Progressive Conservative Leader Ches Crosbie said a “snap election” was called because the Liberals knew their budget would not stand up to scrutiny.
Crosbie said the budget could have been debated and voted on with time for an election campaign before school ended.
Outside of Confederation Building in St. John’s Monday, Crosbie said the Liberals’ “reckless fiscal approach” over the past four years has been marked by overtaxing, overspending and excessive borrowing while allowing billions in potential economic activity and fair federal transfers to be lost.
Last week’s budget, the Liberal government's final budget before the May 16 general election announcement, saw a $1.92-billion surplus — but the surplus had more to do with the Atlantic Accord than it does changes in how the province is managed.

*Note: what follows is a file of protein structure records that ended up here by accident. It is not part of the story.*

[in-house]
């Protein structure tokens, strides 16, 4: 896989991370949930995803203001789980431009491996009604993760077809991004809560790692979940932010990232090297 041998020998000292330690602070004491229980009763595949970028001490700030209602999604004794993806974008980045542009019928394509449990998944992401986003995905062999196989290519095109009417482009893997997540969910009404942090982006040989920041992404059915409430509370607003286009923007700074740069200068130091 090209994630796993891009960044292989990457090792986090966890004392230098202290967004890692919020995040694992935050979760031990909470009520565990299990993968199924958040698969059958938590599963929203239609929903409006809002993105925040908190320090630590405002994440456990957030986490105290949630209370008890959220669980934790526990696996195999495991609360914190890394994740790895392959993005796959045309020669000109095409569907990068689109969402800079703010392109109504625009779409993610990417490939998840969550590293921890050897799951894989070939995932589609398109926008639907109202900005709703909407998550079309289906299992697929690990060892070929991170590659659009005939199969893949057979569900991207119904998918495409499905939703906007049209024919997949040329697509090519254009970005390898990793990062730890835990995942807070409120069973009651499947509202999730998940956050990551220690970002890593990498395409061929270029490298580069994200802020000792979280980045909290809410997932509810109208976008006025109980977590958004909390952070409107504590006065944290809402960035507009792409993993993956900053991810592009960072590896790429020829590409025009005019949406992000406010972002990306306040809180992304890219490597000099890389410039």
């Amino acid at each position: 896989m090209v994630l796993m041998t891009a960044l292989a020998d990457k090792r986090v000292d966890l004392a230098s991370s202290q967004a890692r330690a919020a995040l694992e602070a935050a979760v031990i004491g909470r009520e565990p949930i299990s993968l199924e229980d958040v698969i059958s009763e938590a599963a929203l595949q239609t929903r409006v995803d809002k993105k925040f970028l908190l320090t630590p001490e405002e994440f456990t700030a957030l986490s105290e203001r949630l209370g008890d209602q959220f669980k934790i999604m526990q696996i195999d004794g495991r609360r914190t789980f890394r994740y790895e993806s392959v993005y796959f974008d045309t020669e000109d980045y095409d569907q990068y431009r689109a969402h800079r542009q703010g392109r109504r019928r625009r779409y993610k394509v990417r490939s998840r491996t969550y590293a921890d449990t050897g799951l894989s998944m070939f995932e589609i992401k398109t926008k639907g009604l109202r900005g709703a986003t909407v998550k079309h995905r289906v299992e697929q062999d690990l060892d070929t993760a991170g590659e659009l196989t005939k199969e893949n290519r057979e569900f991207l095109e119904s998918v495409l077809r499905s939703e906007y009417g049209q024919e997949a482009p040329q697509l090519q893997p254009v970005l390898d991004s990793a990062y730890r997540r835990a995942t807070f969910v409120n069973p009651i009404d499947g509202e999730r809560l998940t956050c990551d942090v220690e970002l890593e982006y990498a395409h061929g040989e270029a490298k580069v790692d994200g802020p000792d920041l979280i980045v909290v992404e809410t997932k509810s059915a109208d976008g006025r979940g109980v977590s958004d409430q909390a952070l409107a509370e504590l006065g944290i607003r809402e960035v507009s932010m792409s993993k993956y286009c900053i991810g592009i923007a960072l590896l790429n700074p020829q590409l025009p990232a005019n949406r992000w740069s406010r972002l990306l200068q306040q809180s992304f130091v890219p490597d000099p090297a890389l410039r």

Discounting the money to be received from the Atlantic Accord in the future, the surplus becomes a deficit of approximately $570 million.
The massive surplus is more of an accounting function than a direct reflection of the province's finances. Officials with the Department of Finance said the $2.5 billion in guaranteed revenue from the Atlantic Accord must be accounted for in the first year it is received because there are no restrictions on how the money can be spent by the provincial government.
The 2019 budget accounts for $134 million of the money in this fiscal year, with the remaining Atlantic Accord money flowing until 2056.